Particularly, the coach, like the fighter, has to be aware of those kicks that have proven to be effective within current MMA competitions (low round kicks, stomps, kicks from the ground, etc.). He must also know how to teach them from the point of view of their dynamics, the situations which they are most likely to be used in, and within the individual attributes of his fighters and the envisaged opponent(s).

Usually the reference points for kicks come out of Muay Thai or kickboxing. Fighters and trainers tend to try to use that model for kicking and apply it to MMA without modifying it. This is where they go wrong, and that’s why people tend to look down on kicks–because they’ve mainly seen unsuccessful usage of them. But kicks can be modified, tactically and dynamically, for MMA. For example, in the standup, your alignment, stance, and positioning mustn’t compromise your ability to shoot for a single or double leg (inside or outside), punch, tie up, clinch, and defend against all of the above–and particularly, you must be able to sprawl. If you’re too upright, there’s too much delay on the sprawl and you’ll get caught. You want to be in a position where you can not only kick or punch, but sprawl immediately, as well as use knees against incoming single and double leg shoots.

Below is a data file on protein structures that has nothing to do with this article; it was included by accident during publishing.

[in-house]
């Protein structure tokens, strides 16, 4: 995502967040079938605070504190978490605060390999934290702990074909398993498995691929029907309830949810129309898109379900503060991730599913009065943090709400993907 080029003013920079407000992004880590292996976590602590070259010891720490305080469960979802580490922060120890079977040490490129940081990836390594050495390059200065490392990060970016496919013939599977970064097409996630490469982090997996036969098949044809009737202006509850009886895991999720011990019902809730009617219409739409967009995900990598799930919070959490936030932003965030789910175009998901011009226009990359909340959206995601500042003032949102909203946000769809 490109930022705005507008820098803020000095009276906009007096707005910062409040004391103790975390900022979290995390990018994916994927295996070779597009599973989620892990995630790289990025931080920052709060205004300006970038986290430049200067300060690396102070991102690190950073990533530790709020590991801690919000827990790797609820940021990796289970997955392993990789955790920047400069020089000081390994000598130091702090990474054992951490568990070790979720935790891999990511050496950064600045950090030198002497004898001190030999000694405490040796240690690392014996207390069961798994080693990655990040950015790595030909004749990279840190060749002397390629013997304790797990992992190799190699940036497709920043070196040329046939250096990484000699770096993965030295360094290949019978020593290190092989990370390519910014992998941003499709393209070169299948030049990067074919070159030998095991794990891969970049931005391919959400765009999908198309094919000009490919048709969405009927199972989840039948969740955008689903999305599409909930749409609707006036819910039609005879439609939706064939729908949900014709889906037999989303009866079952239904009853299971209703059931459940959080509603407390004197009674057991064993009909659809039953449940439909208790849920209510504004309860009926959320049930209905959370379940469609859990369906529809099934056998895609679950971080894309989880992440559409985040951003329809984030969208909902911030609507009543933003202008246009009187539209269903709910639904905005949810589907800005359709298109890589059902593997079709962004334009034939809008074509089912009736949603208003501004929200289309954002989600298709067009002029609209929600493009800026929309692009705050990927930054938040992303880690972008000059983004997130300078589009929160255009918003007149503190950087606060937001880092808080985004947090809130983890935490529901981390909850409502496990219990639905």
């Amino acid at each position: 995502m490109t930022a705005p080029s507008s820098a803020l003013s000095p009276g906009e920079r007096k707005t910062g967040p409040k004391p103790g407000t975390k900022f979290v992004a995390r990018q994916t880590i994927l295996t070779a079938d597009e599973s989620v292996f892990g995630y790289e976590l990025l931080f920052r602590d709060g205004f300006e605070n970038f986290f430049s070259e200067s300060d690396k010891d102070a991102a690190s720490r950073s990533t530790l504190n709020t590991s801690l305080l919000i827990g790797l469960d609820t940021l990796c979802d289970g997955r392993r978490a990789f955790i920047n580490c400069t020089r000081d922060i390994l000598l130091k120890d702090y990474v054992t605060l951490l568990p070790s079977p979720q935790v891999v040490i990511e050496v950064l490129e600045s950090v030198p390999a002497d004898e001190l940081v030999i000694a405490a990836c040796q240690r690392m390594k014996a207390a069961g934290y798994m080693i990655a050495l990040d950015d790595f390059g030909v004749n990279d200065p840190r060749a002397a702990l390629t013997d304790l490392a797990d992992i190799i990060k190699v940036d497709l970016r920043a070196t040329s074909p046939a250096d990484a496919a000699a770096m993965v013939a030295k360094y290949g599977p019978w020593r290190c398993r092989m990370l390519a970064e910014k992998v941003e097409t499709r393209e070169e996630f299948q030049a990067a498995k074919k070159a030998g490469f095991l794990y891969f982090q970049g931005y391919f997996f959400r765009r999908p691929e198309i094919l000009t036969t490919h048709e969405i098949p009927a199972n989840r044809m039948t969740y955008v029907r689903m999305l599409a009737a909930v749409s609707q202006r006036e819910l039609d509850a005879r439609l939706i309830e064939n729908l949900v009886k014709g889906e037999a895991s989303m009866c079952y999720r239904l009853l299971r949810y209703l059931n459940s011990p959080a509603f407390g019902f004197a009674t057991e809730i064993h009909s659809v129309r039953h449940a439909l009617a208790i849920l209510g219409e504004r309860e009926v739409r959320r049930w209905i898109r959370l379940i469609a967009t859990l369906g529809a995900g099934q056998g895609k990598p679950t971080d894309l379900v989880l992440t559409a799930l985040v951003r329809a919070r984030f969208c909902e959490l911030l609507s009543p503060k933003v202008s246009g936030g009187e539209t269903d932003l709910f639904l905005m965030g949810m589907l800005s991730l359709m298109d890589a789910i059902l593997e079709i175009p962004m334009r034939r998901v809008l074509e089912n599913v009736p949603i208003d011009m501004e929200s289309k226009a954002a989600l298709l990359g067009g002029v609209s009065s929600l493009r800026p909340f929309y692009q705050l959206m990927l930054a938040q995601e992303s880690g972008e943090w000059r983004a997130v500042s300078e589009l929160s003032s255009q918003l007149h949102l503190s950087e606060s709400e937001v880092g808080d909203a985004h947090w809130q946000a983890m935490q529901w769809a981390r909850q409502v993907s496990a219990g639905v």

The other thing with kicks is that people don’t know how to put a finish on the kick, and so the general conception is that it’s a bad tradeoff to just put a welt on the guy’s leg when you might end up with a broken nose, or be taken to the ground and pounded in return. If you’re going to be an effective kicker, your kick has to be destructive. And it has to be set up with the hands or timed precisely for the moment when he’s least prepared for it.

If your kick is perceived as dangerous, you can keep him in the standup. He won’t want to come in. You’ll keep him in the zone you want to fight him in. If you kick his lead/post leg effectively, he won’t be able to shoot off it. And of course, kicks can be used to set up other moves such as finishes.